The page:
Tuesday, 6 November 2012

Arizona's Conscience Rocks: Look, Don't Take

The National Park Service estimates that about a ton of fragments of petrified wood is stolen by the 600,000 annual visitors to Arizona's  220,000-acre Petrified Forest National Park. The ones seized and returned are piled up in th epark and are called "conscience" rocks. 
"Once it's removed from the original place, the damage is done," Park ranger Kip Woolford said. "There's no way to put it back where it originally came from." The stones have been taken "out of their context," Woolford said. They no longer have scientific value and are placed on the piles. There's no way to know for sure how much is taken.[...] the museum's collection of letters sent with conscience rocks has about 1,200 pages written between the 1930s and now. [...] The minimum fine for stealing petrified wood or pottery shards or any archaeological artifacts is $350. [...]  The typical response from visitors who are caught: "'It's just a small piece. I thought it was OK,'" [...]  visitors may pick up the petrified wood to look at it. That's fine, as long as they put the rocks back where they found them.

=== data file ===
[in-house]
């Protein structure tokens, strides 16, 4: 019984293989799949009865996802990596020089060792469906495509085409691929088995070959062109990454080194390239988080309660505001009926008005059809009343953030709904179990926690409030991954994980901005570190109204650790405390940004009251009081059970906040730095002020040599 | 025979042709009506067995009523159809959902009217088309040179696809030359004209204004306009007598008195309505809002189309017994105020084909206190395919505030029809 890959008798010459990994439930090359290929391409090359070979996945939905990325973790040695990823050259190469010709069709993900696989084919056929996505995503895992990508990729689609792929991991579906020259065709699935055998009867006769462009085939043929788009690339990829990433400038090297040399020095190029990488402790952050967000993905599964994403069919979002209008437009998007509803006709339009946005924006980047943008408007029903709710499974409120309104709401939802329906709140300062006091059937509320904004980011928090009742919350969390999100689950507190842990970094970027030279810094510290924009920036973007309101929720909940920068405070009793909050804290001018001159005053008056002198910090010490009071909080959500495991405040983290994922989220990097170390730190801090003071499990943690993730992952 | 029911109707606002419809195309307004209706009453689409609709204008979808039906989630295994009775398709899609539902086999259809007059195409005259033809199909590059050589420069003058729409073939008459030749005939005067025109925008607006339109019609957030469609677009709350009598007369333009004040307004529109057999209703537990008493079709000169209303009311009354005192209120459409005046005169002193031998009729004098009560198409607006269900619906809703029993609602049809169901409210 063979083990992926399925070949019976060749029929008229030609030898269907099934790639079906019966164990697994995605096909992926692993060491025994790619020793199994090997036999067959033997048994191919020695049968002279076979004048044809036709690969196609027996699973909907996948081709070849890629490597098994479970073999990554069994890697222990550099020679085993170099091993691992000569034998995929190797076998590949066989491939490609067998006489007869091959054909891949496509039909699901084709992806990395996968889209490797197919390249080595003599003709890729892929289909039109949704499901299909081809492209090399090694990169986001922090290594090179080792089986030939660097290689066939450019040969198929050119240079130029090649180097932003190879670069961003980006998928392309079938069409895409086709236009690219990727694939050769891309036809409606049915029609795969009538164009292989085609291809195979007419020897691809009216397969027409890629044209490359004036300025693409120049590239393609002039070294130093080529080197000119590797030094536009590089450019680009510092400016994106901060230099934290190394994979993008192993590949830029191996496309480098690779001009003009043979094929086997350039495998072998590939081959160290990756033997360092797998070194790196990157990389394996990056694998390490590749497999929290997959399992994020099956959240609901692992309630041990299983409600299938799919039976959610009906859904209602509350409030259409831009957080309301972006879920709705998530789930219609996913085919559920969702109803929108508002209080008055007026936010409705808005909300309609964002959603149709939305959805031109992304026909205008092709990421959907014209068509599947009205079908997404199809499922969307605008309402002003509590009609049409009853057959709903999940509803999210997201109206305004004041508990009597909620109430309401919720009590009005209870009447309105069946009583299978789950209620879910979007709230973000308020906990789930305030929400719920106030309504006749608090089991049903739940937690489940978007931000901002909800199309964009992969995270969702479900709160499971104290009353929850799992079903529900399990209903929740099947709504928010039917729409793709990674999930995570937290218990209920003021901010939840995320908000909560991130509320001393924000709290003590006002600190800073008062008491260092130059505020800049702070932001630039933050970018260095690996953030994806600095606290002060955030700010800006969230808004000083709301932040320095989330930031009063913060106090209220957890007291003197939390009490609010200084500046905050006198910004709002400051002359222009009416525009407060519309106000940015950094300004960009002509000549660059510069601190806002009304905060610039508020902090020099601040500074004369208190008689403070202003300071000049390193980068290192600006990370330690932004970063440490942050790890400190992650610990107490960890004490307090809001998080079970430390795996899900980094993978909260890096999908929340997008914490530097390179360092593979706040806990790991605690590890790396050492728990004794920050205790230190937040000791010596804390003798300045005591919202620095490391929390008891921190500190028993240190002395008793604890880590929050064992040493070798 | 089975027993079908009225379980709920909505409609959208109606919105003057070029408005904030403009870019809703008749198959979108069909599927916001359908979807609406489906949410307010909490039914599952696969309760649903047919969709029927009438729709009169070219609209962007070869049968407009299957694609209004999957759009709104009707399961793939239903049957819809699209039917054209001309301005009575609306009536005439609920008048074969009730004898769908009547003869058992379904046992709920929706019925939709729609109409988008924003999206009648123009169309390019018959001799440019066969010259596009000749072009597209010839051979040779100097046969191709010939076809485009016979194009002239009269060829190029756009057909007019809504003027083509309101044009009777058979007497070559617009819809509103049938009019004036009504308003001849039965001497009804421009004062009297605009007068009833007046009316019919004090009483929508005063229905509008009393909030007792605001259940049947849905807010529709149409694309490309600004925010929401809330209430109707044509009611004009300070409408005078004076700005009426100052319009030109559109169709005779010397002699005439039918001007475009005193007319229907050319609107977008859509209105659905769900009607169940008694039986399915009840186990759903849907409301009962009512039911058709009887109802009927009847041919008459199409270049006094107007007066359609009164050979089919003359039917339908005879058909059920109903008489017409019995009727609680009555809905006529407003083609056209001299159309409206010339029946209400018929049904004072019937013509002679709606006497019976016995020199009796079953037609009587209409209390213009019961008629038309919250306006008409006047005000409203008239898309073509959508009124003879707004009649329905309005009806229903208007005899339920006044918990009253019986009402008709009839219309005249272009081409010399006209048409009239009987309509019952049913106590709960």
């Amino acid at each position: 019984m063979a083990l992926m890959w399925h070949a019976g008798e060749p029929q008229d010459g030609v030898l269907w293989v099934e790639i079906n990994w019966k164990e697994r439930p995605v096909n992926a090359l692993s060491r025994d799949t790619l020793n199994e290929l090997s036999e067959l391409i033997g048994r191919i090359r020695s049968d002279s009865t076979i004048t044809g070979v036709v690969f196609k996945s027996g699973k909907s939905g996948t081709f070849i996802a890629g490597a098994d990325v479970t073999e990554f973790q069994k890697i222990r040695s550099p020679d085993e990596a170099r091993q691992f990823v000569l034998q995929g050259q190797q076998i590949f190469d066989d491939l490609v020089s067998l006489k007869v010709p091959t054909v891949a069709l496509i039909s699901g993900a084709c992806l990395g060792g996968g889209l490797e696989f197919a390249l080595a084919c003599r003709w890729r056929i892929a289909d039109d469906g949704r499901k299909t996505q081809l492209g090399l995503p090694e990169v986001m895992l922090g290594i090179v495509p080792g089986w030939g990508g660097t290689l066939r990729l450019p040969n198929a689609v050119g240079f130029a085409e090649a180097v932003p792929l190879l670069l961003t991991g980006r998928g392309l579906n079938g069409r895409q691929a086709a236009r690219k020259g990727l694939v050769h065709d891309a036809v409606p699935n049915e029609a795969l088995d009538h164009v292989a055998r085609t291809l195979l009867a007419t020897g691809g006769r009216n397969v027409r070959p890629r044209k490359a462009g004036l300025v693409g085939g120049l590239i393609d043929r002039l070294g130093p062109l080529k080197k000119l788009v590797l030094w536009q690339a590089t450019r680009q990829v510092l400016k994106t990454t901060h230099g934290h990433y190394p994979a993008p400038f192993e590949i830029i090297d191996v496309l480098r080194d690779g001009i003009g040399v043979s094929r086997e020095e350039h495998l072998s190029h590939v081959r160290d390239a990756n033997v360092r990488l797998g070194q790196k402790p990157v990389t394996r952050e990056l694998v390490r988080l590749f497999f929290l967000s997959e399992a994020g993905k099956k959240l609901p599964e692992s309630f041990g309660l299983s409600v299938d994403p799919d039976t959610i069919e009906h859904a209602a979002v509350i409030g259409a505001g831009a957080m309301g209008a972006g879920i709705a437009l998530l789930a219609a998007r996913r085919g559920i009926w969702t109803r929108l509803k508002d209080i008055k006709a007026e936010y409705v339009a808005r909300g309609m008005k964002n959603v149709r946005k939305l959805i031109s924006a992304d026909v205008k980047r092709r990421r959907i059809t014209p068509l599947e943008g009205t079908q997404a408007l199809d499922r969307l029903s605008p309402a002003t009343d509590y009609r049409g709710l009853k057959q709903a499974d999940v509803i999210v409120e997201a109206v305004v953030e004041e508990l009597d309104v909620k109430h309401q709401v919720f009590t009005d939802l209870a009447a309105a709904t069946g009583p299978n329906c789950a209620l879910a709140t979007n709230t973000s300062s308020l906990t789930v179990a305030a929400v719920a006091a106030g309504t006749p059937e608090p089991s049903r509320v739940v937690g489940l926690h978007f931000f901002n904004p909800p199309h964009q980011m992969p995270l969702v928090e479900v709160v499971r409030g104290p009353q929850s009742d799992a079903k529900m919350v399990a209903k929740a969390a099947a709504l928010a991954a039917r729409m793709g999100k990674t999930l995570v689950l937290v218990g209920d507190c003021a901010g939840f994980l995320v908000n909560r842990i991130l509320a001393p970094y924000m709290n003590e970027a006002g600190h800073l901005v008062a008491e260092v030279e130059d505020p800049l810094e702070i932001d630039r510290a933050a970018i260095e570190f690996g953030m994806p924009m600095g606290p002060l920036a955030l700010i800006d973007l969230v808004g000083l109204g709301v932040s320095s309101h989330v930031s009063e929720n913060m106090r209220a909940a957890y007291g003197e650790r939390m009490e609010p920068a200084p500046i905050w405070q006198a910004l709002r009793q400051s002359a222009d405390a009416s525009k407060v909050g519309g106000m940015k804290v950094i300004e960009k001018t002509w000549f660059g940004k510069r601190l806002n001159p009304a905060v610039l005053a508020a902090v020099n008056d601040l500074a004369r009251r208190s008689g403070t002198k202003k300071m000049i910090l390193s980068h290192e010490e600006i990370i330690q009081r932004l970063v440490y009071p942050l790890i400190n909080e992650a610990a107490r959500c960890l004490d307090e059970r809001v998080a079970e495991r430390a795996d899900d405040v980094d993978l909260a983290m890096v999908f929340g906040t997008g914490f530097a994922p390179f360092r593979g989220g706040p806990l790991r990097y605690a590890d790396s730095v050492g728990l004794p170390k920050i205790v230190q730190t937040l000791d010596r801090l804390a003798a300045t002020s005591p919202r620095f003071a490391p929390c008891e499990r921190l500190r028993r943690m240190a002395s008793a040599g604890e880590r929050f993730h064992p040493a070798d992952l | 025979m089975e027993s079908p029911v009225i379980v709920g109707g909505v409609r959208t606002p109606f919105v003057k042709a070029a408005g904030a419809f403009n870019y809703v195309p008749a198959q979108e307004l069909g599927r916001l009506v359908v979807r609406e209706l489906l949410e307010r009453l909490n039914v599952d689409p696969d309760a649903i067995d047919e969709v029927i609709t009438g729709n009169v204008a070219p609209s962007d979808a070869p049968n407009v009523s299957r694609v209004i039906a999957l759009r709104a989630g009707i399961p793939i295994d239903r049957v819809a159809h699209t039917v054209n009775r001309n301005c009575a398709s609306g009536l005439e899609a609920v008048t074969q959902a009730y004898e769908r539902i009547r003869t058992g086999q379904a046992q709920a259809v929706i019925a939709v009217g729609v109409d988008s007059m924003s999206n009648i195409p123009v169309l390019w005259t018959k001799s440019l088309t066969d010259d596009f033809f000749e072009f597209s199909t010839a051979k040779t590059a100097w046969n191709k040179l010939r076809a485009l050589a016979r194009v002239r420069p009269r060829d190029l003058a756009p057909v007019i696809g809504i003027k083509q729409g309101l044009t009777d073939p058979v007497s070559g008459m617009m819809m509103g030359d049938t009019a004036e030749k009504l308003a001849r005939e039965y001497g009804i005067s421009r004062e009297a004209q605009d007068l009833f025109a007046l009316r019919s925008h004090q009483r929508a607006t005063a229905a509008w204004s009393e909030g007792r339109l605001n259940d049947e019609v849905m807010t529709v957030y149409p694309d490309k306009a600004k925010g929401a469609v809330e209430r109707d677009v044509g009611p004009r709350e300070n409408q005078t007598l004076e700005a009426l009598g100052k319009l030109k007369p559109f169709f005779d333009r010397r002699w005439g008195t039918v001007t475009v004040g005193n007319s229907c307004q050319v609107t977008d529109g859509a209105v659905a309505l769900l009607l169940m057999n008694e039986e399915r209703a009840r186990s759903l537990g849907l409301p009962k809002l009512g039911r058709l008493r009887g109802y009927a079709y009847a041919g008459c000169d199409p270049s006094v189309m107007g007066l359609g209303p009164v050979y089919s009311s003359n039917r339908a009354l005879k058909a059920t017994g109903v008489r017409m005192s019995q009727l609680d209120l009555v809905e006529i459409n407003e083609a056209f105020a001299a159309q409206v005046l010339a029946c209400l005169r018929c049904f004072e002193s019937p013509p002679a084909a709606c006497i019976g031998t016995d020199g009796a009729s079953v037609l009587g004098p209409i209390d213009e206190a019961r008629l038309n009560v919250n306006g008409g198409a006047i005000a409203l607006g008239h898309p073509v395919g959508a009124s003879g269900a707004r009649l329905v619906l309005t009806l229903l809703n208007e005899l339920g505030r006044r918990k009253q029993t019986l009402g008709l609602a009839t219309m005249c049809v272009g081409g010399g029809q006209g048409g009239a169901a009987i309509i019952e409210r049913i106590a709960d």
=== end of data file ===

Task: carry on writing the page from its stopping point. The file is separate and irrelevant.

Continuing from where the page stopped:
The analogy with historic relics is clear.

'Rocks with a conscience pile up at Petrified Forest' Arizona Daily Sun 27 Oct 2012.
'Have a guilty conscience? Put the rock back' Doubtful News 5th Nov 2012. 
'Petrified Forest's 'conscience' rocks returned to park' Boulder Daily 5th Nov 2012.
'Petrified wood stolen by visitors, piles up after losing scientific value at Petrified Forest' The Associated Press, November 04, 2012. 

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